it is 1:28 pm on Thursday afternoon, and I have just downed two glasses of wine, while finishing Questlove's book that i reference in an earlier blog entry.. The book was brilliant in that Questlove had no problem focusing equally on his failures, successes, near-misses and everything in between. The book also makes me realizes that I am in a severe slump when it comes to writing about me, music or basketball.
My knee-jerk reaction is to blame my son Nyles for my lack of writing production. He takes up a lot of my time (as he should) and when I have quiet time, I'd much rather rest, relax, or talk to the wife, rather than spend time and effort trying to construct an above-average article--but that's not fair to Nyles. Other times, I'd like to blame my lack of production on my wife, because when I'm not doing Nyles-related things, I'm trying (only she could tell you whether I'm succeeding) to be an above-average husband, and that takes just as much effort as trying to be a good father. But again, to blame my lack of writing on my wife is just pure selfishness.
I suppose the reality is that life in general has put me in a place where I do not successfully know how to balance my writing--via my blog or Truth About It, my selfish needs, and the people who depend on me everyday. I'm sure it is an issue that everyone with responsibilities goes through, but since those people did not share their coping techniques with me, I feel like a ship without a captain at times, and it is equally hurtful and frustrating. And the fact that I am writing this much truth on a day when no one is likely to read it (July 4th) is not at all lost on me. I'm sure I'll get it together sooner or later, but right now, I have no clue what I'm doing and what the quick fix is or should be.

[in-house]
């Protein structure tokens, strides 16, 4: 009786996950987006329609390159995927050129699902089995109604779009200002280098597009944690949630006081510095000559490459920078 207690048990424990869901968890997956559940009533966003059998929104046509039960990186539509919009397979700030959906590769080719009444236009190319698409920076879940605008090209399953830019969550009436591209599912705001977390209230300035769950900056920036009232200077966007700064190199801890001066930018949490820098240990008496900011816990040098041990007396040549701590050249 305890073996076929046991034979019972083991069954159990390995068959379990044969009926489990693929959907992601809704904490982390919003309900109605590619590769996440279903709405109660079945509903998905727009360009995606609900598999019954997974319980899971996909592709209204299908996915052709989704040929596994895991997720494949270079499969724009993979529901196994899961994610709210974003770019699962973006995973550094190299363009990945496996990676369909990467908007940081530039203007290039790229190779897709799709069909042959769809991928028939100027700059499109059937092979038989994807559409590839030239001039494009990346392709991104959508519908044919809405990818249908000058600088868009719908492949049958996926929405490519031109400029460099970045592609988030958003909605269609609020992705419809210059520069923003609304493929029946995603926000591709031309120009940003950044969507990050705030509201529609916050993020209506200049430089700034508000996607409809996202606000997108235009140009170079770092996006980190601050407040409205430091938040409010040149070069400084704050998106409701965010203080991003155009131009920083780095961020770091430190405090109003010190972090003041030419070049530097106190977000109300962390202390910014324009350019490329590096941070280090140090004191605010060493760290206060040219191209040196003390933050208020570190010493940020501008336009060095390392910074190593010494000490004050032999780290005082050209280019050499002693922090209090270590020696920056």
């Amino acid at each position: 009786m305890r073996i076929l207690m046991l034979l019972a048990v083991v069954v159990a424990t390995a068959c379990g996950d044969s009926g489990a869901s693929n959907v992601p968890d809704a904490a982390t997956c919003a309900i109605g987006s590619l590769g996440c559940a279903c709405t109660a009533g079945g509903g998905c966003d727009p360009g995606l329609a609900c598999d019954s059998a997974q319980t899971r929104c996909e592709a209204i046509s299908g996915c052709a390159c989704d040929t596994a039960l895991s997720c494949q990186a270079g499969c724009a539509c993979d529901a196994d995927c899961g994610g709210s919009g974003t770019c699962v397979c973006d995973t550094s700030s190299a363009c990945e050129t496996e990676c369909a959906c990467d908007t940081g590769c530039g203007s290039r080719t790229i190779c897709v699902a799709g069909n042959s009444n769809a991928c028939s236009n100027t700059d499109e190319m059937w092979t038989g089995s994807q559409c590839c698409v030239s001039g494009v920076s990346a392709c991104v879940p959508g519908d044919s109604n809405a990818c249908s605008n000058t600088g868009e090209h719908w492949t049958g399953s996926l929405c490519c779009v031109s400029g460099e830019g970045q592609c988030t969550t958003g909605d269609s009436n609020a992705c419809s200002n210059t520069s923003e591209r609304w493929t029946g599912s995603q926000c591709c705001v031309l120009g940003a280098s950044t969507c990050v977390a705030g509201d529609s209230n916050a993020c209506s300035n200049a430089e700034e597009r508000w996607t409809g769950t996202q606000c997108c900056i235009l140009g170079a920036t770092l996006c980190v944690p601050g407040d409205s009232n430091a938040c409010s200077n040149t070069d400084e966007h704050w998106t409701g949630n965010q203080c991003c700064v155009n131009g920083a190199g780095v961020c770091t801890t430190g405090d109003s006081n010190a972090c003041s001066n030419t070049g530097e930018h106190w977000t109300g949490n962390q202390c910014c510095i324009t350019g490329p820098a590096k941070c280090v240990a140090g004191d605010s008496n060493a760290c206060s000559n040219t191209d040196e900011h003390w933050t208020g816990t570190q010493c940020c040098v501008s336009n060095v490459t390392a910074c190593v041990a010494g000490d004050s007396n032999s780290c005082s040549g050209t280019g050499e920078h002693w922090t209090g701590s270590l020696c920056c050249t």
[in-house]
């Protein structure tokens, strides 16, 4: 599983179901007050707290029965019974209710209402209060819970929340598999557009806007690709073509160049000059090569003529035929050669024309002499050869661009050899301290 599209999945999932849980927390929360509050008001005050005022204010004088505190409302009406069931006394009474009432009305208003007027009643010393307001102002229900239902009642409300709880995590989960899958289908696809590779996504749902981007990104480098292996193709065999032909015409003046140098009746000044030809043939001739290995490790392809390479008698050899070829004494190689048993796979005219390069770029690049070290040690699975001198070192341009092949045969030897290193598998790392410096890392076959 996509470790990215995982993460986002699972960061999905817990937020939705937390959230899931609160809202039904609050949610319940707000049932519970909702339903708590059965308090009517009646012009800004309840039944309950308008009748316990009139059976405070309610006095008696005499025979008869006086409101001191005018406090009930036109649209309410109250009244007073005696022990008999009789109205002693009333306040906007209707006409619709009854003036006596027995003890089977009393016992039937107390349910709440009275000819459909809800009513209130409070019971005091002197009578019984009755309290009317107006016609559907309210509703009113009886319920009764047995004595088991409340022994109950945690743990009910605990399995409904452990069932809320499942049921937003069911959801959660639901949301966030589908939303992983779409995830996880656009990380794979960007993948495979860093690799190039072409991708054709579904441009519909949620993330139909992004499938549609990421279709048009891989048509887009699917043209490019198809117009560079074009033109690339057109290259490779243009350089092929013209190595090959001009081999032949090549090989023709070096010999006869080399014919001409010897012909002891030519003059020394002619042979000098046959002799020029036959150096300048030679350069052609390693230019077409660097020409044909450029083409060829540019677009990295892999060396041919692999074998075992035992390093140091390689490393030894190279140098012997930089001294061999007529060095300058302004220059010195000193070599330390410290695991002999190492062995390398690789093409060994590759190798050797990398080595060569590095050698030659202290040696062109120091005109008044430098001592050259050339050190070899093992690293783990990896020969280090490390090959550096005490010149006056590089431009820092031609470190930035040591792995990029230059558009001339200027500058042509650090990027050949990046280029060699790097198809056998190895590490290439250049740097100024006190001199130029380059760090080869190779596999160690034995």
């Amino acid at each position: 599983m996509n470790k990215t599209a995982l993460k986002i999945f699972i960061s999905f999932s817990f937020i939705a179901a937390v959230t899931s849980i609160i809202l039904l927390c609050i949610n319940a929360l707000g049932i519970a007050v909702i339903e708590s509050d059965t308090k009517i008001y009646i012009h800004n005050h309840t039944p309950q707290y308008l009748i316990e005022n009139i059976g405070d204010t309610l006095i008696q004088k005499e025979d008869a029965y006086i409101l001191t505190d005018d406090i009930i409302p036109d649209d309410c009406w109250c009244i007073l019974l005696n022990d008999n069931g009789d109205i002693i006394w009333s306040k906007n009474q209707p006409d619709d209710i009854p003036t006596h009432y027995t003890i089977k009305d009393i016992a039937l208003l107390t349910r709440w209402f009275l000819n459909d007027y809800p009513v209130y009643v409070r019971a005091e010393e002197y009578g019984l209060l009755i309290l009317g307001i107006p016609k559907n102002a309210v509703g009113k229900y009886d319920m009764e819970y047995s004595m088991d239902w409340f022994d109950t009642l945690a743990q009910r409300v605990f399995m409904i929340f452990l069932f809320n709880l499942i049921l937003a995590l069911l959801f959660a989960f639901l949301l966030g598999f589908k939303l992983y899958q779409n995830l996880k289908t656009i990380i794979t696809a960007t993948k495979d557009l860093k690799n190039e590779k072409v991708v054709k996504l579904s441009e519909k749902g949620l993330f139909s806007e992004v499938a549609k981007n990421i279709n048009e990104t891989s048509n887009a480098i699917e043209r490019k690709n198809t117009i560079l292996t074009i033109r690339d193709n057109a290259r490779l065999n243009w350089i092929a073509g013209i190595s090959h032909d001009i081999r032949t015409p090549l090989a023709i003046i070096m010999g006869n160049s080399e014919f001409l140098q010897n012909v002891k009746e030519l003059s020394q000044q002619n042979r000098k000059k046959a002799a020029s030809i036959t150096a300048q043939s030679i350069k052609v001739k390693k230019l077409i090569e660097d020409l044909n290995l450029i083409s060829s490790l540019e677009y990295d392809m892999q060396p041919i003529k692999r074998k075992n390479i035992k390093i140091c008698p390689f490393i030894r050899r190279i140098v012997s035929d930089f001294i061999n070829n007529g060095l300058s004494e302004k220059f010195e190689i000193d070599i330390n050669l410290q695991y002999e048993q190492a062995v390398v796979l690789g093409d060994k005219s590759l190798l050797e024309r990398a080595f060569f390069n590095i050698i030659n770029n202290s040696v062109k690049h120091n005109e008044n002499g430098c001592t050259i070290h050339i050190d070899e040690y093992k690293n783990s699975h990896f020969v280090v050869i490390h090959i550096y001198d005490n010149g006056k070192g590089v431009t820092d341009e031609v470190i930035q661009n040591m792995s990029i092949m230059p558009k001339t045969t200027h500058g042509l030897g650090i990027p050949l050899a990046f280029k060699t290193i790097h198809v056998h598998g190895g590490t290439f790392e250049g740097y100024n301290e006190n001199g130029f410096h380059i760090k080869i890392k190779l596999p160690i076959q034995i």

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Anyway, the next record from my dad's collection that I inherited is Chuck Mangione's Feels So Good. Ordinarily, this record would go against everything I believe in music-wise. It is smooth jazz that was specifically targeting a pop culture audience. Yes there is a bit of a latin feel throughout the album, but in general this album is void of the technical and musical prowess that makes jazz so damn appealing to me. But on the flip side, there is a point when childhood nostalgia becomes the driving force, rather than snobbery, so hearing this song makes me smile. When my wife heard me playing this record, she said that it immediately reminded her of her mother.
There are only five other songs on this album besides the hit title track, and none of them are even worth me writing about. But the title track is enough to carry the rest of this mediocre album I promise you...